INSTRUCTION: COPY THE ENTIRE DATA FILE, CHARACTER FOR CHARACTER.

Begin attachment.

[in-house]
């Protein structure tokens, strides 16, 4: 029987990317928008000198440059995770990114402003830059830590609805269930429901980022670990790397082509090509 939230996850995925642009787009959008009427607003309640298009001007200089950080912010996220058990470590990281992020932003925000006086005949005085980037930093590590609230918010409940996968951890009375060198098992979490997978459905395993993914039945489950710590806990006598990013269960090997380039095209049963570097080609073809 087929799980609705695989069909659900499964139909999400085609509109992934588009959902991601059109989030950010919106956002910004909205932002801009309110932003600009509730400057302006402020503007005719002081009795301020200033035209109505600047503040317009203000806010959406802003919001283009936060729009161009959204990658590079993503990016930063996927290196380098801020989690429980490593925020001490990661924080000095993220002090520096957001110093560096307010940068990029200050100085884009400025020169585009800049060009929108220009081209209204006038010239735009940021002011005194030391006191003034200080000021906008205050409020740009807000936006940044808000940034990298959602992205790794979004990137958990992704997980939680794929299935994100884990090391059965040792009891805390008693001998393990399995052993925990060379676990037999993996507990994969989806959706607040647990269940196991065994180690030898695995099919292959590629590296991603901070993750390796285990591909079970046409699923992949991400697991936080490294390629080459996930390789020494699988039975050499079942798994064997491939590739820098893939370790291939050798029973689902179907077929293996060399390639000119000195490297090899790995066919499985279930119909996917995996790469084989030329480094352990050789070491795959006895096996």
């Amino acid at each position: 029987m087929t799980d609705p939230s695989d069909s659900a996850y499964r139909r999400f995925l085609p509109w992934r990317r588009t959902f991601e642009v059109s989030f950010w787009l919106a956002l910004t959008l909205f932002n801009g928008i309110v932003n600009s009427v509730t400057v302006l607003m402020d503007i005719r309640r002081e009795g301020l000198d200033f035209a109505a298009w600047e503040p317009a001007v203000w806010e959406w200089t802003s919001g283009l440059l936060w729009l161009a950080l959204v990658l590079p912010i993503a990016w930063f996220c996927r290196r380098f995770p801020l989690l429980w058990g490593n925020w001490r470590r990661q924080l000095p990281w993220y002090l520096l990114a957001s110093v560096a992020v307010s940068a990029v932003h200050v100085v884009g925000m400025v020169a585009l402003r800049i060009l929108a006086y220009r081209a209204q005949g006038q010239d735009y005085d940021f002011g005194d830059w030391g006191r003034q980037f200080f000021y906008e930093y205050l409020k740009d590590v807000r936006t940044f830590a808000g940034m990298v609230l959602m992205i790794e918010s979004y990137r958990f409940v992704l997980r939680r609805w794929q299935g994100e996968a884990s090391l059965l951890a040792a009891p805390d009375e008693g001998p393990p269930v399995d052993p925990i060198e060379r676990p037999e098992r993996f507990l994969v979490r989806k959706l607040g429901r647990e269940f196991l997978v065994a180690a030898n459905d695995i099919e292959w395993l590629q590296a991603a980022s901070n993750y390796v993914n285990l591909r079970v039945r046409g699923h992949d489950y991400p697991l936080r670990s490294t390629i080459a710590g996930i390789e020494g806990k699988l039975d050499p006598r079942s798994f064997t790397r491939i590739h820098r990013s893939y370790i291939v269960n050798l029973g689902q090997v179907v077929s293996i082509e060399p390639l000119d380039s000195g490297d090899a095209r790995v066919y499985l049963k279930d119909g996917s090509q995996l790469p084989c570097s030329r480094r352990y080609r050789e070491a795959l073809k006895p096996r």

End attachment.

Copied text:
[in-house]
């Protein structure tokens, strides 16, 4: 029987990317928008000198440059995770990114402003830059830590609805269930429901980022670990790397082509090509 939230996850995925642009787009959008009427607003309640298009001007200089950080912010996220058990470590990281992020932003925000006086005949005085980037930093590590609230918010409940996968951890009375060198098992979490997978459905395993993914039945489950710590806990006598990013269960090997380039095209049963570097080609073809 087929799980609705695989069909659900499964139909999400085609509109992934588009959902991601059109989030950010919106956002910004909205932002801009309110932003600009509730400057302006402020503007005719002081009795301020200033035209109505600047503040317009203000806010959406802003919001283009936060729009161009959204990658590079993503990016930063996927290196380098801020989690429980490593925020001490990661924080000095993220002090520096957001110093560096307010940068990029200050100085884009400025020169585009800049060009929108220009081209209204006038010239735009940021002011005194030391006191003034200080000021906008205050409020740009807000936006940044808000940034990298959602992205790794979004990137958990992704997980939680794929299935994100884990090391059965040792009891805390008693001998393990399995052993925990060379676990037999993996507990994969989806959706607040647990269940196991065994180690030898695995099919292959590629590296991603901070993750390796285990591909079970046409699923992949991400697991936080490294390629080459996930390789020494699988039975050499079942798994064997491939590739820098893939370790291939050798029973689902179907077929293996060399390639000119000195490297090899790995066919499985279930119909996917995996790469084989030329480094352990050789070491795959006895096996």
């Amino acid at each position: 029987m087929t799980d609705p939230s695989d069909s659900a996850y499964r139909r999400f995925l085609p509109w992934r990317r588009t959902f991601e642009v059109s989030f950010w787009l919106a956002l910004t959008l909205f932002n801009g928008i309110v932003n600009s009427v509730t400057v302006l607003m402020d503007i005719r309640r002081e009795g301020l000198d200033f035209a109505a298009w600047e503040p317009a001007v203000w806010e959406w200089t802003s919001g283009l440059l936060w729009l161009a950080l959204v990658l590079p912010i993503a990016w930063f996220c996927r290196r380098f995770p801020l989690l429980w058990g490593n925020w001490r470590r990661q924080l000095p990281w993220y002090l520096l990114a957001s110093v560096a992020v307010s940068a990029v932003h200050v100085v884009g925000m400025v020169a585009l402003r800049i060009l929108a006086y220009r081209a209204q005949g006038q010239d735009y005085d940021f002011g005194d830059w030391g006191r003034q980037f200080f000021y906008e930093y205050l409020k740009d590590v807000r936006t940044f830590a808000g940034m990298v609230l959602m992205i790794e918010s979004y990137r958990f409940v992704l997980r939680r609805w794929q299935g994100e996968a884990s090391l059965l951890a040792a009891p805390d009375e008693g001998p393990p269930v399995d052993p925990i060198e060379r676990p037999e098992r993996f507990l994969v979490r989806k959706l607040g429901r647990e269940f196991l997978v065994a180690a030898n459905d695995i099919e292959w395993l590629q590296a991603a980022s901070n993750y390796v993914n285990l591909r079970v039945r046409g699923h992949d489950y991400p697991l936080r670990s490294t390629i080459a710590g996930i390789e020494g806990k699988l039975d050499p006598r079942s798994f064997t790397r491939i590739h820098r990013s893939y370790i291939v269960n050798l029973g689902q090997v179907v077929s293996i082509e060399p390639l000119d380039s000195g490297d090899a095209r790995v066919y499985l049963k279930d119909g996917s090509q995996l790469p084989c570097s030329r480094r352990y080609r050789e070491a795959l073809k006895p096996r």